The Indiana Pacers put themselves in great shape in tonight's Game 6 against the Washington Wizards, controlling the game with their offense in the first half. The Pacers shot just under 59% for the half, scoring 52 points and getting nearly half of those in the paint, scoring 24. It was Lance Stephenson's coming out party for the series, attacking the paint and helping Indiana slowly and methodically build their first half lead into double figures.
Indiana jumped up by as many as 16 points in the third quarter, and even as the Wizards fought back with an 11-2 run to trim the lead to seven. Even still, the Pacers were undeterred, doubling up the lead again on an 11-4 run of their own. But at some point, it had to be a reminder that things haven't come easy for the Indiana Pacers since the All-Star Break. Why start now?
After leading 69-55 just past the 4:00 mark of the third quarter, the Pacers seemed to get complacent. Bad shots and terrible decisions gave life to the Wizards, and West not only halted an 8-0 Wizards run to close the quarter, but recognizing the importance of the game, dug into Paul George for a particularly bad pass that eventually cut the lead to 10.
West, along with Stephenson, were the offensive catalysts for the Pacers all night, making their brief rest to start the fourth a problematic one. Washington scored eight of the next ten points as Indiana's 14 point lead was trimmed all the way down to two. Out of the timeout, a Pacers miss and Roy Hibbert's inability to hold onto an offensive rebound set up Bradley Beal for a transition three that put Washington ahead 74-73 with 8:30 remaining in the game.
From that point on, the Pacers clamped down on the Wizards, going up five on a 6-0 run. Following a Marcin Gortat layup, the Pacers scored the next 11 to finish off a 17-2 run that put Indiana on top 90-76 with just over a minute to go. In that stretch, the Wizards were 1-10 from the field with four turnovers, which turned into five Pacers points. Indiana's defense to close the game was active and spirited, as Indiana went on to win 93-80 to clinch the 4-2 series victory.
David West had 18 second half points as part of his game high 29 to lead Indiana to the Game 6 victory. Throughout the season, West has been the calming force for the Pacers offensively and tonight he was everything Indiana needed to push through for the win. West stopped runs, weathered storms, chewed out teammates, and regained leads. Given the team's overall performance in Game 5 to West's demeanor on the floor tonight, it's clear no one recognizes the moment more than West does right now.
It didn't hurt West's case to get help from Lance Stephenson, who broke out of his series long slump with 17 points on 8-13 shooting. Stephenson hit all eight of his field goals in the paint, barreling into the paint to not only score, but to create opportunities for his teammates with eight assists on the night. And while all five starters reached double figures, it was more impressive to see how they worked on the glass.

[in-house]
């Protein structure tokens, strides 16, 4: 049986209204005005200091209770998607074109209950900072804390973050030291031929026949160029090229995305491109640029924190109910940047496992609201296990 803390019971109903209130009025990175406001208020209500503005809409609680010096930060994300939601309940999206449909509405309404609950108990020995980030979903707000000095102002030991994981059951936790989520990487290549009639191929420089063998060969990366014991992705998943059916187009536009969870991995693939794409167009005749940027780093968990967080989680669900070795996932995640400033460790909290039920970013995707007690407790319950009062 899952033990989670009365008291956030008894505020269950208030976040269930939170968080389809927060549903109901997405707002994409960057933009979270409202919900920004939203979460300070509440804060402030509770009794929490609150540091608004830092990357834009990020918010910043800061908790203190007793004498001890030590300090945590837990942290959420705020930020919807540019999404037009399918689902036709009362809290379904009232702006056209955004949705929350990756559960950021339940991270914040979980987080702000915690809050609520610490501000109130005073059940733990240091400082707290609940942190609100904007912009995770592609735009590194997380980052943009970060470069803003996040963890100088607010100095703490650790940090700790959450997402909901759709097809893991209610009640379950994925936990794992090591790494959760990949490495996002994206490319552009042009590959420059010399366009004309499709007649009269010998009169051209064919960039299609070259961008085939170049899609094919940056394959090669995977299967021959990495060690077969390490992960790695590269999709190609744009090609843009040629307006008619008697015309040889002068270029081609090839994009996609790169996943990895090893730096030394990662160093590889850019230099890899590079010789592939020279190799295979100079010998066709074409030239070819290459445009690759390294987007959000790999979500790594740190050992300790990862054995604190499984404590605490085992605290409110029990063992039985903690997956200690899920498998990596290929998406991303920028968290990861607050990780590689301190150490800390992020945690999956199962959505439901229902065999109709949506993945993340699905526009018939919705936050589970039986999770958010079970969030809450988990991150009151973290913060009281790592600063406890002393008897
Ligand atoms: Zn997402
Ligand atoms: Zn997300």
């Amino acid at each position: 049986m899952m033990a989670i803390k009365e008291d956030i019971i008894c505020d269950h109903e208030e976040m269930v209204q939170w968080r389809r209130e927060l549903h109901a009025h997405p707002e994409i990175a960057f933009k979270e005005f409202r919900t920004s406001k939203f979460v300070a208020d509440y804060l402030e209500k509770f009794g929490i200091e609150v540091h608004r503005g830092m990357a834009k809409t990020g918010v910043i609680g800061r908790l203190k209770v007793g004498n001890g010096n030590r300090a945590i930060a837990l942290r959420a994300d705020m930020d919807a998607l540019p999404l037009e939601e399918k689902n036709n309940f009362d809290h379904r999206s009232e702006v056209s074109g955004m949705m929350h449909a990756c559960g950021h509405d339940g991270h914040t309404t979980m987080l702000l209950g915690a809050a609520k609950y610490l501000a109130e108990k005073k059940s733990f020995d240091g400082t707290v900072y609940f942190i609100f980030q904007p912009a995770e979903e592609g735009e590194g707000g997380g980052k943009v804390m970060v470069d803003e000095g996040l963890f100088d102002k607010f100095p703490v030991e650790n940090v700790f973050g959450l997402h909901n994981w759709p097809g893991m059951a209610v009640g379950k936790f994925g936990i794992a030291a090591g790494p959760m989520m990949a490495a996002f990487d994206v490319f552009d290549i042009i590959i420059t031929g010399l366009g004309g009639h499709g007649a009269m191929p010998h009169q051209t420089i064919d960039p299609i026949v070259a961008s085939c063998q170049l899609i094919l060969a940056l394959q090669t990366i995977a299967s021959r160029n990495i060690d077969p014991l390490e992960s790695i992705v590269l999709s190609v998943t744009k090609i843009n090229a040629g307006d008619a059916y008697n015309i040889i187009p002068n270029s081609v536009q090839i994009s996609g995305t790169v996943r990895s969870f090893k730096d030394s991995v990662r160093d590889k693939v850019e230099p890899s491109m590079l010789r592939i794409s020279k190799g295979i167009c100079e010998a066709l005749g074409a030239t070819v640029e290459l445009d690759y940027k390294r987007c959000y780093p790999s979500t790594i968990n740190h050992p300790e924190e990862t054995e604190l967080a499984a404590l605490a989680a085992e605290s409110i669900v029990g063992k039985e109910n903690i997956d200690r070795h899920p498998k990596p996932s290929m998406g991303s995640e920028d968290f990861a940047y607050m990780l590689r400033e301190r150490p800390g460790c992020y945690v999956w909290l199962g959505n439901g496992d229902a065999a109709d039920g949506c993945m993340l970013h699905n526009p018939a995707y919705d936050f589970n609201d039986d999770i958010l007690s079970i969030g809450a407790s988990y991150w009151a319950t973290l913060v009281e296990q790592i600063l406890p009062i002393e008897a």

The Pacers lost the rebounding battle 40-38, but after the 62-23 nightmare in Game 5, the outcome was much more in line with the overall series than the historic outlier Indiana found themselves a part of. West was the only player on Tuesday to grab more than five rebounds, but in tonight's game, all five starters reached five rebounds, with Roy Hibbert leading the way with seven.
Hibbert was fantastic early, scoring nine first half points. While he was much quieter on the offensive end in the second half, he was still able to make a difference thanks to his rebounding, coming up with three blocks on the night. George Hill was also fantastic, stepping up against John Wall, who was just 5-19 for 12 points tonight. Hill had 11 points and six rebounds.
Paul George was just 4-11 tonight for 12 points, but remained a key defensively against Bradley Beal, who despite a few sharp looks, was just 7-19 shooting, scoring 16 points, not once getting to the line. Beal had both of Washington's three point field goals, as they slumped towards a 2-18 night from behind the arc, only slightly worse than Indiana's own 2-10 performance.
The bench was a key part of Indiana's success in the first half, as they pushed the Pacers' lead into double figures in the second quarter, scoring 10 straight points after leading by just four. Heading into the fourth quarter, however, they gave most of it back, allowing an eight point lead to shrink to just two. Ian Mahinmi led with five points as part of a 13-12 bench victory.
And so, despite all of the ups and downs of the past 10 weeks, the Indiana Pacers are back in the Eastern Conference Finals for the second straight year. As was expected, they'll have their third straight series with none other than the Miami Heat. The Pacers may have had a "historic collapse" down the stretch of the regular season. They may have shown utter disregard for home court advantage after spending all season trying to reach it, but all of Indiana's woes matters little now.
What's important is that Indiana is back in the NBA's final four for the eighth time since 1994. They're right where they expected themselves to be with the home court advantage they hope will be the trump card to defeating the Heat and moving onto the NBA Finals for the first time since 2000. Game 1 between the Pacers and Heat will tip off at 3:30 ET on ABC and at Bankers Life Fieldhouse.